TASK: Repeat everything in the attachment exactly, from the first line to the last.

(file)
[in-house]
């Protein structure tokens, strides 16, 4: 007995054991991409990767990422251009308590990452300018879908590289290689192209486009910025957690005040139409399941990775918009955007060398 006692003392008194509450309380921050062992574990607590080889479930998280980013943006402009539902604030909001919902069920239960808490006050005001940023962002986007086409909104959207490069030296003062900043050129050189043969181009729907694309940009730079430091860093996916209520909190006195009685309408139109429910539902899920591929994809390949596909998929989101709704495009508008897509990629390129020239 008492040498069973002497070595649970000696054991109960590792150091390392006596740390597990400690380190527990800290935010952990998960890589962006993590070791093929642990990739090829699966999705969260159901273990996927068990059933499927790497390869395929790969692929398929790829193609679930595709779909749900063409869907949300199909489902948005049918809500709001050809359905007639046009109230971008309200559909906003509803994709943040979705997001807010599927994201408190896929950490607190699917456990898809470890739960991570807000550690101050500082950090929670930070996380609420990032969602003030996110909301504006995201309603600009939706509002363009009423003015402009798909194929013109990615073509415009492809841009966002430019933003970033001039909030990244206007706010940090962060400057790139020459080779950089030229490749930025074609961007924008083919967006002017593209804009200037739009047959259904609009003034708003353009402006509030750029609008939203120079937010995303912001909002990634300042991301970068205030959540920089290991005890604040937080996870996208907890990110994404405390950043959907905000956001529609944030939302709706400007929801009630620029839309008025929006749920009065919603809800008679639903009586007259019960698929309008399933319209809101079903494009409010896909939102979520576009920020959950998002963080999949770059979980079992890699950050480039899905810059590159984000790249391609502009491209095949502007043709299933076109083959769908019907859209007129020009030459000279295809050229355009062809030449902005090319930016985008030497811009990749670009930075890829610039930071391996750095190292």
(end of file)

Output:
[in-house]
């Protein structure tokens, strides 16, 4: 007995054991991409990767990422251009308590990452300018879908590289290689192209486009910025957690005040139409399941990775918009955007060398 006692003392008194509450309380921050062992574990607590080889479930998280980013943006402009539902604030909001919902069920239960808490006050005001940023962002986007086409909104959207490069030296003062900043050129050189043969181009729907694309940009730079430091860093996916209520909190006195009685309408139109429910539902899920591929994809390949596909998929989101709704495009508008897509990629390129020239 008492040498069973002497070595649970000696054991109960590792150091390392006596740390597990400690380190527990800290935010952990998960890589962006993590070791093929642990990739090829699966999705969260159901273990996927068990059933499927790497390869395929790969692929398929790829193609679930595709779909749900063409869907949300199909489902948005049918809500709001050809359905007639046009109230971008309200559909906003509803994709943040979705997001807010599927994201408190896929950490607190699917456990898809470890739960991570807000550690101050500082950090929670930070996380609420990032969602003030996110909301504006995201309603600009939706509002363009009423003015402009798909194929013109990615073509415009492809841009966002430019933003970033001039909030990244206007706010940090962060400057790139020459080779950089030229490749930025074609961007924008083919967006002017593209804009200037739009047959259904609009003034708003353009402006509030750029609008939203120079937010995303912001909002990634300042991301970068205030959540920089290991005890604040937080996870996208907890990110994404405390950043959907905000956001529609944030939302709706400007929801009630620029839309008025929006749920009065919603809800008679639903009586007259019960698929309008399933319209809101079903494009409010896909939102979520576009920020959950998002963080999949770059979980079992890699950050480039899905810059590159984000790249391609502009491209095949502007043709299933076109083959769908019907859209007129020009030459000279295809050229355009062809030449902005090319930016985008030497811009990749670009930075890829610039930071391996750095190292």